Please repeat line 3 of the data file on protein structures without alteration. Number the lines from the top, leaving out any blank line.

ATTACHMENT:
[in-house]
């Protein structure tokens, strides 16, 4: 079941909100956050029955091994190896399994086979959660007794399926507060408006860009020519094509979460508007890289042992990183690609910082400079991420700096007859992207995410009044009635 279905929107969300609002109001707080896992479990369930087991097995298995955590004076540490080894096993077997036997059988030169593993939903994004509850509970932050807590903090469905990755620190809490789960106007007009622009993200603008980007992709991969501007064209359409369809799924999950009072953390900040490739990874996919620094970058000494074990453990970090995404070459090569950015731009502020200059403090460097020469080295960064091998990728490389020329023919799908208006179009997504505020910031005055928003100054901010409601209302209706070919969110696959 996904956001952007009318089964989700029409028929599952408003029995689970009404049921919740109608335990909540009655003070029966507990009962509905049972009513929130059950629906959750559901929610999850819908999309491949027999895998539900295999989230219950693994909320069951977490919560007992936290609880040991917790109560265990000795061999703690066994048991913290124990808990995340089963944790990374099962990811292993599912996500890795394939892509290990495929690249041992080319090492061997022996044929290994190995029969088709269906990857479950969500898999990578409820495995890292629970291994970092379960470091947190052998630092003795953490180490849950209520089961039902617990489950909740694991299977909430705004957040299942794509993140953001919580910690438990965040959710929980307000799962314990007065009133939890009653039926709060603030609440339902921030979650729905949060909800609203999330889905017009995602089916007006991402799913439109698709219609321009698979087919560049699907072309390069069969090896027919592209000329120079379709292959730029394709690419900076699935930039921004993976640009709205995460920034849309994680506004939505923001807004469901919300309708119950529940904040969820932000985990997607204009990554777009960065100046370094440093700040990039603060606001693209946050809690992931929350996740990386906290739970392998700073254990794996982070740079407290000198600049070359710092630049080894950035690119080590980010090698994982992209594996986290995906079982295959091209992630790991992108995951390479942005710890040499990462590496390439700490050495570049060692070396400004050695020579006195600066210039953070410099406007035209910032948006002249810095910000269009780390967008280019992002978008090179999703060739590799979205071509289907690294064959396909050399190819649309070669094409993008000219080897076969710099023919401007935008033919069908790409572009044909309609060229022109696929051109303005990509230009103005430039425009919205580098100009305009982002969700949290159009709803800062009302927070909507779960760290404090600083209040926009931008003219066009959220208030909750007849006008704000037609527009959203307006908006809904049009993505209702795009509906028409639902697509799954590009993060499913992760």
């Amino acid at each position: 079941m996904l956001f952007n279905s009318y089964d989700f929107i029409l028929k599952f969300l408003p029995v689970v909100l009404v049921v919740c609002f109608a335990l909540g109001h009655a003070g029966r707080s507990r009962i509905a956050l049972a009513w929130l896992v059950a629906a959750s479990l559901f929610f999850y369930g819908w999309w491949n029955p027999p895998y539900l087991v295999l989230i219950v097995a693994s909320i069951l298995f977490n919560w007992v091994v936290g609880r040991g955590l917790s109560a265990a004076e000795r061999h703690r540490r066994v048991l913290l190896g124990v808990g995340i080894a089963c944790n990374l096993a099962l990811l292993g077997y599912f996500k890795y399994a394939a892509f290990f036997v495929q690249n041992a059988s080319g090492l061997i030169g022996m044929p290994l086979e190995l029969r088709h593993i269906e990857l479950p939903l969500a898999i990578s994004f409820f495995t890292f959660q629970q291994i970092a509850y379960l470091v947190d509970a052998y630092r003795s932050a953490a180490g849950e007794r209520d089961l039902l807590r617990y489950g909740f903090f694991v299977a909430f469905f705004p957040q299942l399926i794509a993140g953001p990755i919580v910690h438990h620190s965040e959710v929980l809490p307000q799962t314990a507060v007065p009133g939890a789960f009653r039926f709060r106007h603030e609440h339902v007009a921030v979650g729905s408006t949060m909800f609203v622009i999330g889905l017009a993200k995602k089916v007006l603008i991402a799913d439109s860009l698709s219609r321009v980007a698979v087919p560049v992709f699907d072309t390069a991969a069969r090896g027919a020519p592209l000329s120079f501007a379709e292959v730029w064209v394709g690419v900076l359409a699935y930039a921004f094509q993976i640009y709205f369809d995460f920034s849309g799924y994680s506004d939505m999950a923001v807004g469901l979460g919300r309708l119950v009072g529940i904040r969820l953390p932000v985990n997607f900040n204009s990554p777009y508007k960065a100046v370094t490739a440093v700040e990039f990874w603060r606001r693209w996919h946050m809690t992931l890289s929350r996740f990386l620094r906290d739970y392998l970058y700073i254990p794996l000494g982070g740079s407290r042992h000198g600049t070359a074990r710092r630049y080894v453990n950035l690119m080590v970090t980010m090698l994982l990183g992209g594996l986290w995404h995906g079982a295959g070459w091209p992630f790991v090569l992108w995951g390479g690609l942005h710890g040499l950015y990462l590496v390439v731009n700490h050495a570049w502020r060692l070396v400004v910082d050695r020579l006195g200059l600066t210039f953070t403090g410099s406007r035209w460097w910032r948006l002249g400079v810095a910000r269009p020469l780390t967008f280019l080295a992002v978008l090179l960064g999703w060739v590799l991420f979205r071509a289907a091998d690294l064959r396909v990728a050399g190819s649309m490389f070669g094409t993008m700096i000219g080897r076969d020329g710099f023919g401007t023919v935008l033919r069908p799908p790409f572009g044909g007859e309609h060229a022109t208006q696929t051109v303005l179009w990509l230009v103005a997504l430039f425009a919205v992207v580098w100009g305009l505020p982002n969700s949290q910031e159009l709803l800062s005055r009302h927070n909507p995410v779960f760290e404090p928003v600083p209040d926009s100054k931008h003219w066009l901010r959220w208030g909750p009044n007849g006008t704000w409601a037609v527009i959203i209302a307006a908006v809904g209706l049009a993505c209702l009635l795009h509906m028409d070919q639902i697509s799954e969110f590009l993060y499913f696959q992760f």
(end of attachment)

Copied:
């Amino acid at each position: 079941m996904l956001f952007n279905s009318y089964d989700f929107i029409l028929k599952f969300l408003p029995v689970v909100l009404v049921v919740c609002f109608a335990l909540g109001h009655a003070g029966r707080s507990r009962i509905a956050l049972a009513w929130l896992v059950a629906a959750s479990l559901f929610f999850y369930g819908w999309w491949n029955p027999p895998y539900l087991v295999l989230i219950v097995a693994s909320i069951l298995f977490n919560w007992v091994v936290g609880r040991g955590l917790s109560a265990a004076e000795r061999h703690r540490r066994v048991l913290l190896g124990v808990g995340i080894a089963c944790n990374l096993a099962l990811l292993g077997y599912f996500k890795y399994a394939a892509f290990f036997v495929q690249n041992a059988s080319g090492l061997i030169g022996m044929p290994l086979e190995l029969r088709h593993i269906e990857l479950p939903l969500a898999i990578s994004f409820f495995t890292f959660q629970q291994i970092a509850y379960l470091v947190d509970a052998y630092r003795s932050a953490a180490g849950e007794r209520d089961l039902l807590r617990y489950g909740f903090f694991v299977a909430f469905f705004p957040q299942l399926i794509a993140g953001p990755i919580v910690h438990h620190s965040e959710v929980l809490p307000q799962t314990a507060v007065p009133g939890a789960f009653r039926f709060r106007h603030e609440h339902v007009a921030v979650g729905s408006t949060m909800f609203v622009i999330g889905l017009a993200k995602k089916v007006l603008i991402a799913d439109s860009l698709s219609r321009v980007a698979v087919p560049v992709f699907d072309t390069a991969a069969r090896g027919a020519p592209l000329s120079f501007a379709e292959v730029w064209v394709g690419v900076l359409a699935y930039a921004f094509q993976i640009y709205f369809d995460f920034s849309g799924y994680s506004d939505m999950a923001v807004g469901l979460g919300r309708l119950v009072g529940i904040r969820l953390p932000v985990n997607f900040n204009s990554p777009y508007k960065a100046v370094t490739a440093v700040e990039f990874w603060r606001r693209w996919h946050m809690t992931l890289s929350r996740f990386l620094r906290d739970y392998l970058y700073i254990p794996l000494g982070g740079s407290r042992h000198g600049t070359a074990r710092r630049y080894v453990n950035l690119m080590v970090t980010m090698l994982l990183g992209g594996l986290w995404h995906g079982a295959g070459w091209p992630f790991v090569l992108w995951g390479g690609l942005h710890g040499l950015y990462l590496v390439v731009n700490h050495a570049w502020r060692l070396v400004v910082d050695r020579l006195g200059l600066t210039f953070t403090g410099s406007r035209w460097w910032r948006l002249g400079v810095a910000r269009p020469l780390t967008f280019l080295a992002v978008l090179l960064g999703w060739v590799l991420f979205r071509a289907a091998d690294l064959r396909v990728a050399g190819s649309m490389f070669g094409t993008m700096i000219g080897r076969d020329g710099f023919g401007t023919v935008l033919r069908p799908p790409f572009g044909g007859e309609h060229a022109t208006q696929t051109v303005l179009w990509l230009v103005a997504l430039f425009a919205v992207v580098w100009g305009l505020p982002n969700s949290q910031e159009l709803l800062s005055r009302h927070n909507p995410v779960f760290e404090p928003v600083p209040d926009s100054k931008h003219w066009l901010r959220w208030g909750p009044n007849g006008t704000w409601a037609v527009i959203i209302a307006a908006v809904g209706l049009a993505c209702l009635l795009h509906m028409d070919q639902i697509s799954e969110f590009l993060y499913f696959q992760f």